5. Over the past decade, while financial systems have become sounder compared to the pre-financial crisis situation, they continued to display some fragility, including increased corporate debt risks and liquidity mismatches. The countries now prioritize reinforcing financial markets stability, while starting to introduce financial incentives for companies to engage in sustainable and inclusive investments.
  6. Pre-crisis, there was increasing market concentration, with large productivity and profitability gaps between the top companies in each sector and all others; and the fallout from the pandemic and associated recession is likely to exacerbate these trends. In the revival phase, therefore, the effort should be to strike a balance between continuing measures to support firms and prevent excessive industry consolidation with sufficient flexibility to avoid keeping “zombie firms” in the system.
  7. Post global financial crisis, a trend was seen emerging against globalization. In revival strategies, countries should lay the foundations for better balancing the international movement of goods and people with local prosperity and strategic local resilience in supply chains.

It is emphasized that “The global economic outlook for 2021 is highly dependent both on the evolution of the pandemic and on the effectiveness of the recovery strategies of governments”. It is critical to assimilate that the governments across the globe have deployed US$12trn to support households and businesses with emergency income and cash flows. This support shall begin to expire as the process of “unlocking” progresses. The recent economic recovery with the support of these support measures may not be a guidepost for the future economic trends. “Instead, the road towards economic recovery will be long, asymmetric and asynchronous across different economies”.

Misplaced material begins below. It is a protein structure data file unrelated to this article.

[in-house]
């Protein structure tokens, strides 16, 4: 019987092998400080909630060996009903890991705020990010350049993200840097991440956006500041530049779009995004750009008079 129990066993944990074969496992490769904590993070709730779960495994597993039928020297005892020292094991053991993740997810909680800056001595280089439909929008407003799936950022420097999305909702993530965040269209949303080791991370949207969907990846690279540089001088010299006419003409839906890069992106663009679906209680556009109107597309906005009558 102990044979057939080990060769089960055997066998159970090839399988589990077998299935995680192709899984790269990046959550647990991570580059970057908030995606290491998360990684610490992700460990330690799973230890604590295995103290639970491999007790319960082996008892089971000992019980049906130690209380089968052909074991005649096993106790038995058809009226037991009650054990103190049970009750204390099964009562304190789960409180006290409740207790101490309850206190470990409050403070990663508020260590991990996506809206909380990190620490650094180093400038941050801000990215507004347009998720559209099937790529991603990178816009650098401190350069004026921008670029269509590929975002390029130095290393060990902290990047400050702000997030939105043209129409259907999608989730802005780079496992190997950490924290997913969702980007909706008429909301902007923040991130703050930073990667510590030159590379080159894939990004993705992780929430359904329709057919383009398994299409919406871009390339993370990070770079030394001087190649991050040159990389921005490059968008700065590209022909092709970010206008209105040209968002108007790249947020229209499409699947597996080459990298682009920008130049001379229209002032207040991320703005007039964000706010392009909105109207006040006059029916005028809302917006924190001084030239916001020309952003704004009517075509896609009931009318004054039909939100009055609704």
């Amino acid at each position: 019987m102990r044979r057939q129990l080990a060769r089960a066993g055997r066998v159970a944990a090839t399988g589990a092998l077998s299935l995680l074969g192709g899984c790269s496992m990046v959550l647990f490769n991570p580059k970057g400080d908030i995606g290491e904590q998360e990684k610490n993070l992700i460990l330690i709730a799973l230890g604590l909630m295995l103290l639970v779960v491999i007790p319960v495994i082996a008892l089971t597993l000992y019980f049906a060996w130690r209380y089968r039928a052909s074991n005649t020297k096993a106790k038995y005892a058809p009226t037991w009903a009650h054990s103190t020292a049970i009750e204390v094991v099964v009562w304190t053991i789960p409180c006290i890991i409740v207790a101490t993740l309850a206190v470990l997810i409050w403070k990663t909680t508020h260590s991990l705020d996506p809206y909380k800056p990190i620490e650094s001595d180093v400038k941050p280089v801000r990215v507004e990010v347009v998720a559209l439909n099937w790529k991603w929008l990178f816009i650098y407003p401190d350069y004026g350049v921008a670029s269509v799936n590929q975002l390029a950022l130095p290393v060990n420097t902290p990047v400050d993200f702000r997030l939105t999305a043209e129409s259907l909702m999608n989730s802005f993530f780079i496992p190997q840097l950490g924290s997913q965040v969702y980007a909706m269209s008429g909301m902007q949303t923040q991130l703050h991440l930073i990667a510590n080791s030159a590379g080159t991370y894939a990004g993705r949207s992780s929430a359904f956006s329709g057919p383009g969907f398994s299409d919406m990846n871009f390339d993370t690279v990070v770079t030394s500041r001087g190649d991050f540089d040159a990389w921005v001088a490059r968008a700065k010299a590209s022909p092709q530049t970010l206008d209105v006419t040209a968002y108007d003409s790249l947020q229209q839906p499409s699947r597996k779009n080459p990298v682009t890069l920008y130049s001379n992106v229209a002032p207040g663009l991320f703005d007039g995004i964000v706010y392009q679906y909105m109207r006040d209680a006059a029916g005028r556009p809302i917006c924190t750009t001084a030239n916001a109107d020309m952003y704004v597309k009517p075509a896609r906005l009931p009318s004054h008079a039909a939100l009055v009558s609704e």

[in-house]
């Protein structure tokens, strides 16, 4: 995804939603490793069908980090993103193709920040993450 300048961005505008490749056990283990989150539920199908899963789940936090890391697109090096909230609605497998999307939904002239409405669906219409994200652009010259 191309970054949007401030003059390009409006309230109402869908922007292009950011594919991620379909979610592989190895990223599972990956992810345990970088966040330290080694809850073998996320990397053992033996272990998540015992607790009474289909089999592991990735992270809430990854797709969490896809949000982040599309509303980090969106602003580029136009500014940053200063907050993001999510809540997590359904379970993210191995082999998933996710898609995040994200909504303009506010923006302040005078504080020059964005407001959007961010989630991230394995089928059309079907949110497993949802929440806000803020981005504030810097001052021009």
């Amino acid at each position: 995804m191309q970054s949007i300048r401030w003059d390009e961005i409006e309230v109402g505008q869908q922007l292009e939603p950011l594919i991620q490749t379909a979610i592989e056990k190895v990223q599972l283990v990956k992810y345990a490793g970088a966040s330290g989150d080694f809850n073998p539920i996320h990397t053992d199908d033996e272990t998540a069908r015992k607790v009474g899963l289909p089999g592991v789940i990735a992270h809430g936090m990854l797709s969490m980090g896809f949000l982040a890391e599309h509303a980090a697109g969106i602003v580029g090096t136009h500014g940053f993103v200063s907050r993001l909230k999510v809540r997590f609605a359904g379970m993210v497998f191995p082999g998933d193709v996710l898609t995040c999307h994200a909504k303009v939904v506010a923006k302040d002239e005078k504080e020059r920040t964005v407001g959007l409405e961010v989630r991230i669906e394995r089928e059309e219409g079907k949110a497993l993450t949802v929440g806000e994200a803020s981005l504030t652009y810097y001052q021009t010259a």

Where does India stand on the road to recovery?

  1. Amongst G-20 countries, India is a dismal and distant last in terms of percentage change in the skills of graduates during 2016-2020. Suadi Arab, China and South Korea share the podium positions in this area.
  2. India with 9.5% NPA level (2018 data) has the lowest score of soundness of banks amongst selected countries and ranks at the bottom (only better than South Africa) in terms of finance access to SME.
  3. India is placed close to the bottom in terms of share of global patent applications.
  4. Global business leaders see no significant improvement in the globalization of India’s value chain in future.
  5. India ranks much below the global average on workforce upgrade (law and social protection), investment in of skills and upgrading education curricula, digital access, rethink on competition and antitrust framework, creating markets of tomorrow, investment in R&D and innovation, diversity & inclusion,
  6. India is placed in the 9th declie (bottom 20%) in terms of readiness for economic transformation post pandemic.

In view this gives a fair idea of areas where we are lacking and need to work hard. As an investor, this also allows us to upgrade our matrix of key factors that we focus on for identifying major risks and opportunities.